Paramount makes Ava DuVernay’s Selma free to rent for the month of June

Last Updated on July 30, 2021

Just days after Warner Bros. made director Destin Daniel Cretton's JUST MERCY (Buy Here) available to rent for free during the month of June across all digital platforms, Paramount Pictures has announced that they'll be offering cinephiles the same deal for director Ava DuVernay's powerful drama SELMA (Buy Here).

For those of you who've yet to experience DuVernay's critically-acclaimed film, SELMA tells the incredible story of how Dr. Martin Luther King Jr. led the epic march from Selma to Montgomery to secure equal voting rights in an event that forever altered history.

55 years after the historic marches from Selma, as we witness the expression of decades of collective pain, we should reflect on Dr. King’s words: “injustice anywhere is a threat to justice everywhere.” Paramount hopes that this small gesture will encourage people throughout the country to examine our nation’s history and reflect on the ways that racial injustice has infected our society.  The key message of SELMA is the importance of equality, dignity and justice for all people.  Clearly, that message is as vital today as it was in 1965.

In related SELMA news, DuVernay recently backed SELMA star David Oyelowo, who played Dr. Martin Luther King Jr. in the 2014 historical drama, in relation to the film being snubbed at the Oscars. Oyelowo brought the backlash into the light recently while speaking with Screen International. According to Oyelowo, SELMA had received a bad wrap with Oscar voters after the cast wore "I Can't Breathe" shirts to the film's 2014 premiere – a signal of solidarity to the last words of Eric Garner, who had been suffocated to death by a police officer. Oyelowo says that Academy members bristled at the display, deeming it offensive and inappropriate, which then led to the group vowing not to put the film up for consideration. In the end, SELMA won the awards for Best Picture and Best Original Song.

Not long after Screen International's story went live, DuVernay retweeted the article alongside the caption "True story."

Not long after the director's tweet went viral, the Academy tweeted back, saying "Ava & David, we hear you." The Academy then added, “Unacceptable. We’re committed to progress.”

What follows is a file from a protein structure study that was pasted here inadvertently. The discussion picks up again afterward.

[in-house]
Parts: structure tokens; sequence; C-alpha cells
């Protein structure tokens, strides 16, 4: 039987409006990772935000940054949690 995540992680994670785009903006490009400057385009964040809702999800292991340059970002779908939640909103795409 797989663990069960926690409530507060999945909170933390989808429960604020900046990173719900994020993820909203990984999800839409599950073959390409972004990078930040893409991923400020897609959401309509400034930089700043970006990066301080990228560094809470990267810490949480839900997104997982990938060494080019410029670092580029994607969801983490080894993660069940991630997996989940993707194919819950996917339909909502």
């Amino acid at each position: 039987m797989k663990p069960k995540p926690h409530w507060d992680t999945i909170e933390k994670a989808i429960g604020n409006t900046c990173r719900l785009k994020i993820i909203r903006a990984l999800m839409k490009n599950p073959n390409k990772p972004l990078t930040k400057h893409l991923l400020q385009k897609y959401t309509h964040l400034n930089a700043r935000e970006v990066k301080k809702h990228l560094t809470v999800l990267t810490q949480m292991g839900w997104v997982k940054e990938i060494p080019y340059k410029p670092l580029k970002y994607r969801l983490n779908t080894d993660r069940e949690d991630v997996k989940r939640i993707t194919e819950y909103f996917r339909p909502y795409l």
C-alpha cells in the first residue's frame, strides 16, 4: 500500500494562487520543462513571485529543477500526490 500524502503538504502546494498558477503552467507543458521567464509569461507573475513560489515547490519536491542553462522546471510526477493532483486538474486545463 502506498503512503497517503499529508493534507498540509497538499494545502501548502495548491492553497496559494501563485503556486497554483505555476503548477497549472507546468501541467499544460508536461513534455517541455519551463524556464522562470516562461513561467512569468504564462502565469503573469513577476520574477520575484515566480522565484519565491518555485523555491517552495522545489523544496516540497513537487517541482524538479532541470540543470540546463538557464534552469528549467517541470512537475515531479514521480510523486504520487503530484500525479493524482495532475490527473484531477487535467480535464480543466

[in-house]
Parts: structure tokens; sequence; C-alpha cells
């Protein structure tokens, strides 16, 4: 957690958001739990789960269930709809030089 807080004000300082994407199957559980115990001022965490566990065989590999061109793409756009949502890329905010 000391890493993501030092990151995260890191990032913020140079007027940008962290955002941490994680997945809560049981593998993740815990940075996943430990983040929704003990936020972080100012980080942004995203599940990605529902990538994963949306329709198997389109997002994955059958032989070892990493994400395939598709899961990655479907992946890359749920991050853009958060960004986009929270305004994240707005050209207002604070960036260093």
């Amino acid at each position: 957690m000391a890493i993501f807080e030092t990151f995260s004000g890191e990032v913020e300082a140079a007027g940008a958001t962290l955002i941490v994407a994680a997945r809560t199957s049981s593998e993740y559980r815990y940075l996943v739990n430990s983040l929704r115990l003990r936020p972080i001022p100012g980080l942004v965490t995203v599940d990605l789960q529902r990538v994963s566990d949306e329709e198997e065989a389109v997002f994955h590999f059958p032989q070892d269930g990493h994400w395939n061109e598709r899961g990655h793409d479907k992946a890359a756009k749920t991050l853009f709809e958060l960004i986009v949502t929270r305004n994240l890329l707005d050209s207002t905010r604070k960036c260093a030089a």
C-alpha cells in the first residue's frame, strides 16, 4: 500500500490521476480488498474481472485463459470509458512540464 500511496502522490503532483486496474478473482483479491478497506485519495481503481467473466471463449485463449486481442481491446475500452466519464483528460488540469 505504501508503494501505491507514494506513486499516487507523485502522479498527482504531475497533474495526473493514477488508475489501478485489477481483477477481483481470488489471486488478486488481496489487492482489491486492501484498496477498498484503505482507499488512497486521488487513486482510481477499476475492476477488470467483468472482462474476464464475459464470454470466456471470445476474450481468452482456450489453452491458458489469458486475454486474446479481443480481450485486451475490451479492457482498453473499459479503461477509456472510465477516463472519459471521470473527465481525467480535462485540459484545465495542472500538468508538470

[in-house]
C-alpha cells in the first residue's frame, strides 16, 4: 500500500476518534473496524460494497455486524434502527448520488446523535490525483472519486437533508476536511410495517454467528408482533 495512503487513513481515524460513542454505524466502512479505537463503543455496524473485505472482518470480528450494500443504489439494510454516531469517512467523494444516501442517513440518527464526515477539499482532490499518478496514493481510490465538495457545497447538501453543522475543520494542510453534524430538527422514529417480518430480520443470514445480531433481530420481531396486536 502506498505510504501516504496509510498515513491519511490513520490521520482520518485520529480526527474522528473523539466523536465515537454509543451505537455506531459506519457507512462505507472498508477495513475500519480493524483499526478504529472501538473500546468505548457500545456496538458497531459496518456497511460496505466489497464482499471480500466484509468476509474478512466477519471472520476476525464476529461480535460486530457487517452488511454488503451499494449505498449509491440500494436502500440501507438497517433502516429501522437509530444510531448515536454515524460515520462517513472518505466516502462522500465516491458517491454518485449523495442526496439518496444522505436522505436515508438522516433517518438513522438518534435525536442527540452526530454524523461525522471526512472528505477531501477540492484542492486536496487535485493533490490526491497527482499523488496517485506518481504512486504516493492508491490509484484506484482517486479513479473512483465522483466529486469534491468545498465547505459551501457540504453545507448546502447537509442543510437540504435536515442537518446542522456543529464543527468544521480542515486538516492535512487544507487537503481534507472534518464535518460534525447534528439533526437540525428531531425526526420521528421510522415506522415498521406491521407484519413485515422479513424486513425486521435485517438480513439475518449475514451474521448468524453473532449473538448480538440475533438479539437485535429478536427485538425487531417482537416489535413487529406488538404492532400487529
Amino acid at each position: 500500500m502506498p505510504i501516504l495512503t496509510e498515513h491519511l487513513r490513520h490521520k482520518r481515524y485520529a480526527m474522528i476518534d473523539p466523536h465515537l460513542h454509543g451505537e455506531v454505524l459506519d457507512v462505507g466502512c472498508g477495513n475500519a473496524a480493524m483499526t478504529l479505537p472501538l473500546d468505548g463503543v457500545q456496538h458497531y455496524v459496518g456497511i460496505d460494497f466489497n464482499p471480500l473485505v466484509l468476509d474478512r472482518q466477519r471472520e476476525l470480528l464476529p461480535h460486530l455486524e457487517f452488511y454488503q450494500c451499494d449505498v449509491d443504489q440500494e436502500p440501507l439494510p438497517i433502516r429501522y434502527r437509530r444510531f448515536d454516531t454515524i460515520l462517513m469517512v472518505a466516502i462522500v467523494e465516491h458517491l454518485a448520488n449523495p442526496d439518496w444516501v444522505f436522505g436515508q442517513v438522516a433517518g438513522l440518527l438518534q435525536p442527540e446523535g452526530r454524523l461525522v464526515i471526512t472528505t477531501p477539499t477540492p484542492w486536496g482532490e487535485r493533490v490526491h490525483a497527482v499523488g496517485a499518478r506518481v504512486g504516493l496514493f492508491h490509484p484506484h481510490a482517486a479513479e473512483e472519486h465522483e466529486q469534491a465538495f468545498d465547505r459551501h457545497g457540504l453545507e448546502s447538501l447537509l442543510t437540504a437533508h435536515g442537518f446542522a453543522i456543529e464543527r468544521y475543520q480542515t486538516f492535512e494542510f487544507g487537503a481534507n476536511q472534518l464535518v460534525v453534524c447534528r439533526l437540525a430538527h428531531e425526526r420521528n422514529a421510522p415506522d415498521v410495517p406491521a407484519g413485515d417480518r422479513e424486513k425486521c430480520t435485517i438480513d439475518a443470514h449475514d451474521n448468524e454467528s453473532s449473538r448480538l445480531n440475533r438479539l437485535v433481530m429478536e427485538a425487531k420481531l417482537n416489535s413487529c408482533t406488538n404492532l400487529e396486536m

In the Screen International interview, Oyelowo recalled the way the Academy had balked at the "I Can't Breathe" shirts.

“Members of the Academy called in to the studio and our producers saying, ‘How dare they do that? Why are they stirring S-H-I-T?’” he said. “And ‘We are not going to vote for that film because we do not think it is their place to be doing that.’”

“It’s part of why that film didn’t get everything that people think it should’ve got, and it birthed #OscarsSoWhite,” Oyelowo continued. “They used their privilege to deny a film on the basis of what they valued in the world.”

It's obvious that Hollywood still has a lot to learn when it comes to matters of racial inequality. With any hope, strides will be made in a positive direction sooner rather than later. Progress begins with a single step, so long as you're willing to walk to the path.

Source: Paramount Pictures, Screen International

About the Author

Born and raised in New York, then immigrated to Canada, Steve Seigh has been a editor, columnist, and critic since 2012. He started with Ink & Pixel, a column celebrating the magic and evolution of animation, before launching the companion YouTube series Animation Movies Revisited. He's also the host of the Talking Comics Podcast, a personality-driven audio show focusing on comic books, film, music, and more. You'll rarely catch him without headphones on his head and pancakes on his breath.